HOUSTON, Dec 15 (Reuters) - Kentucky regulators have issued a draft air permit for a proposed coal-to-natural gas facility to be sited near a coal mine in Muhlenberg County, partners ConocoPhillips (COP.N) and Peabody Energy (BTU.N) said on Tuesday.
The project, called Kentucky NewGas, would use ConocoPhillips’ E-Gas technology to produce substitute natural gas from coal mined nearby by Peabody, the largest U.S. coal producer.
The plant could produce 60 billion to 70 billion cubic feet of gas a year, enough to supply more than 700,000 homes, the companies said. Kentucky NewGas would produce less than 5 percent of the pollutants emitted by a traditional coal plant and would accommodate equipment to capture and store carbon dioxide (CO2) emissions in the future, according to a release.
Electric utilities have canceled dozens of new coal-fired power plant projects in recent years as public concern increased about CO2, a greenhouse gas blamed for global warming.
Gasification technology “creates a new market for coal,” said Peabody spokeswoman Meg Gallagher. “This allows the nation’s largest energy resource to play a larger role in our energy future.”
During the gasification process, coal is ground into small particles and mixed with water, according to the project’s website.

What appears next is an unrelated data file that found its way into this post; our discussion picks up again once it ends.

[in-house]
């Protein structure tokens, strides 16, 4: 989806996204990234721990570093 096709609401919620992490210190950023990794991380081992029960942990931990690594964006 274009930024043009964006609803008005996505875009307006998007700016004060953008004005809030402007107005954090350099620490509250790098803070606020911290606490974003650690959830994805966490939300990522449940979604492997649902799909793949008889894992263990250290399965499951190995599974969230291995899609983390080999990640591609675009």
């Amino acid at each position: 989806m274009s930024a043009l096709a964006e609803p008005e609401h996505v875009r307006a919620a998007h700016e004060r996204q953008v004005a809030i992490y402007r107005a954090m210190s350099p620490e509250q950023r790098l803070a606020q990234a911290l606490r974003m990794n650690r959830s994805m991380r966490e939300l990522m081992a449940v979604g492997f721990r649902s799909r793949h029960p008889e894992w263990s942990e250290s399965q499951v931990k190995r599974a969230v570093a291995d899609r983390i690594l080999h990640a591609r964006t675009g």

The mixture is injected into a pressurized vessel along with pure oxygen. Heat inside the gasifier converts the coal, water and oxygen into a synthetic gas comprised primarily of hydrogen and carbon monoxide. After removing sulfur and carbon dioxide, the hydrogen and carbon monoxide react to create methane, or substitute natural gas.
Neither company would disclose an estimated price tag for the project.
Peabody has invested $6 million this year on project development and a test well for CO2 injection, Gallagher said.
The permit process is expected to take another year before the companies review the project and the prospects for the long-term gas market. Construction would take about four years, Gallagher said.
Reporting by Eileen O'Grady; Editing by David Gregorio